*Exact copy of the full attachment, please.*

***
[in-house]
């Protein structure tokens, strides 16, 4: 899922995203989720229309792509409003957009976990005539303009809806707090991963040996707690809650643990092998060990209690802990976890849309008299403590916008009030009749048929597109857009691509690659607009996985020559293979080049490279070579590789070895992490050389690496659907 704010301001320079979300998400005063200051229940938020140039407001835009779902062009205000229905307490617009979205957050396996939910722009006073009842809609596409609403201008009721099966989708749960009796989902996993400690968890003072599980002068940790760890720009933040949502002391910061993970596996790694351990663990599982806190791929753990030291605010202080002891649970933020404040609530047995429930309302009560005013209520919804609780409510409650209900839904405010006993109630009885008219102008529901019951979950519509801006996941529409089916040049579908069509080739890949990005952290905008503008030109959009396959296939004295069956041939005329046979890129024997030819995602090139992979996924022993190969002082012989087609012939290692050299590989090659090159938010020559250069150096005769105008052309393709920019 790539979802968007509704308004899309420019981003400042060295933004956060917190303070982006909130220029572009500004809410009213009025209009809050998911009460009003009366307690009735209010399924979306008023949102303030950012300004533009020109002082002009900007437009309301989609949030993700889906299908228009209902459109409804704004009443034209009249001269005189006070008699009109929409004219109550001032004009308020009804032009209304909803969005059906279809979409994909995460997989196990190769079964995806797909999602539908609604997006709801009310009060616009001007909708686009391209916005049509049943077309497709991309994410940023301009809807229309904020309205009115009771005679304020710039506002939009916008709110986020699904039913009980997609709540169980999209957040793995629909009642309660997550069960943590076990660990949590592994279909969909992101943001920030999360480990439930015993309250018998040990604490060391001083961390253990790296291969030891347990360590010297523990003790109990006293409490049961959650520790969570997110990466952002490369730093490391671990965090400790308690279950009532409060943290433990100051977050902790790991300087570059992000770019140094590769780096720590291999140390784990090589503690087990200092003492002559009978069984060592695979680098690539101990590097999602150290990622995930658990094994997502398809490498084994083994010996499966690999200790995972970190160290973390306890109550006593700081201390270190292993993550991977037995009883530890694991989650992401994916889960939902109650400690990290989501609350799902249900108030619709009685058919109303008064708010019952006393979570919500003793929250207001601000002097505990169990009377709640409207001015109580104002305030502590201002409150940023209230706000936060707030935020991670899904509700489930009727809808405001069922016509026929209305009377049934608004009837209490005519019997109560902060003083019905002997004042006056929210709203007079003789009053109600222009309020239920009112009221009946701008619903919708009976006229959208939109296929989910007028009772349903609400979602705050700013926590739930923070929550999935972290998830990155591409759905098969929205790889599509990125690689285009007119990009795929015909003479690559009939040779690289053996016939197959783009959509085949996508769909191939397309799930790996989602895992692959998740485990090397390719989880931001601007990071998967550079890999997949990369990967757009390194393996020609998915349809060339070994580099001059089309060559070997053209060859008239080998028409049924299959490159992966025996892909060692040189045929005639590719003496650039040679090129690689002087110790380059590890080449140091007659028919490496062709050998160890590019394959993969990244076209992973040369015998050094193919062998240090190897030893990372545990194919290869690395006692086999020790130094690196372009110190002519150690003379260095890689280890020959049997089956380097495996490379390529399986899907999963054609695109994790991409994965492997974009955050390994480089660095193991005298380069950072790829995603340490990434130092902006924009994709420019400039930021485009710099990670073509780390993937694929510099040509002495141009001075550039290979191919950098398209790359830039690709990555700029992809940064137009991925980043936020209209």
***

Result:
[in-house]
């Protein structure tokens, strides 16, 4: 899922995203989720229309792509409003957009976990005539303009809806707090991963040996707690809650643990092998060990209690802990976890849309008299403590916008009030009749048929597109857009691509690659607009996985020559293979080049490279070579590789070895992490050389690496659907 704010301001320079979300998400005063200051229940938020140039407001835009779902062009205000229905307490617009979205957050396996939910722009006073009842809609596409609403201008009721099966989708749960009796989902996993400690968890003072599980002068940790760890720009933040949502002391910061993970596996790694351990663990599982806190791929753990030291605010202080002891649970933020404040609530047995429930309302009560005013209520919804609780409510409650209900839904405010006993109630009885008219102008529901019951979950519509801006996941529409089916040049579908069509080739890949990005952290905008503008030109959009396959296939004295069956041939005329046979890129024997030819995602090139992979996924022993190969002082012989087609012939290692050299590989090659090159938010020559250069150096005769105008052309393709920019 790539979802968007509704308004899309420019981003400042060295933004956060917190303070982006909130220029572009500004809410009213009025209009809050998911009460009003009366307690009735209010399924979306008023949102303030950012300004533009020109002082002009900007437009309301989609949030993700889906299908228009209902459109409804704004009443034209009249001269005189006070008699009109929409004219109550001032004009308020009804032009209304909803969005059906279809979409994909995460997989196990190769079964995806797909999602539908609604997006709801009310009060616009001007909708686009391209916005049509049943077309497709991309994410940023301009809807229309904020309205009115009771005679304020710039506002939009916008709110986020699904039913009980997609709540169980999209957040793995629909009642309660997550069960943590076990660990949590592994279909969909992101943001920030999360480990439930015993309250018998040990604490060391001083961390253990790296291969030891347990360590010297523990003790109990006293409490049961959650520790969570997110990466952002490369730093490391671990965090400790308690279950009532409060943290433990100051977050902790790991300087570059992000770019140094590769780096720590291999140390784990090589503690087990200092003492002559009978069984060592695979680098690539101990590097999602150290990622995930658990094994997502398809490498084994083994010996499966690999200790995972970190160290973390306890109550006593700081201390270190292993993550991977037995009883530890694991989650992401994916889960939902109650400690990290989501609350799902249900108030619709009685058919109303008064708010019952006393979570919500003793929250207001601000002097505990169990009377709640409207001015109580104002305030502590201002409150940023209230706000936060707030935020991670899904509700489930009727809808405001069922016509026929209305009377049934608004009837209490005519019997109560902060003083019905002997004042006056929210709203007079003789009053109600222009309020239920009112009221009946701008619903919708009976006229959208939109296929989910007028009772349903609400979602705050700013926590739930923070929550999935972290998830990155591409759905098969929205790889599509990125690689285009007119990009795929015909003479690559009939040779690289053996016939197959783009959509085949996508769909191939397309799930790996989602895992692959998740485990090397390719989880931001601007990071998967550079890999997949990369990967757009390194393996020609998915349809060339070994580099001059089309060559070997053209060859008239080998028409049924299959490159992966025996892909060692040189045929005639590719003496650039040679090129690689002087110790380059590890080449140091007659028919490496062709050998160890590019394959993969990244076209992973040369015998050094193919062998240090190897030893990372545990194919290869690395006692086999020790130094690196372009110190002519150690003379260095890689280890020959049997089956380097495996490379390529399986899907999963054609695109994790991409994965492997974009955050390994480089660095193991005298380069950072790829995603340490990434130092902006924009994709420019400039930021485009710099990670073509780390993937694929510099040509002495141009001075550039290979191919950098398209790359830039690709990555700029992809940064137009991925980043936020209209």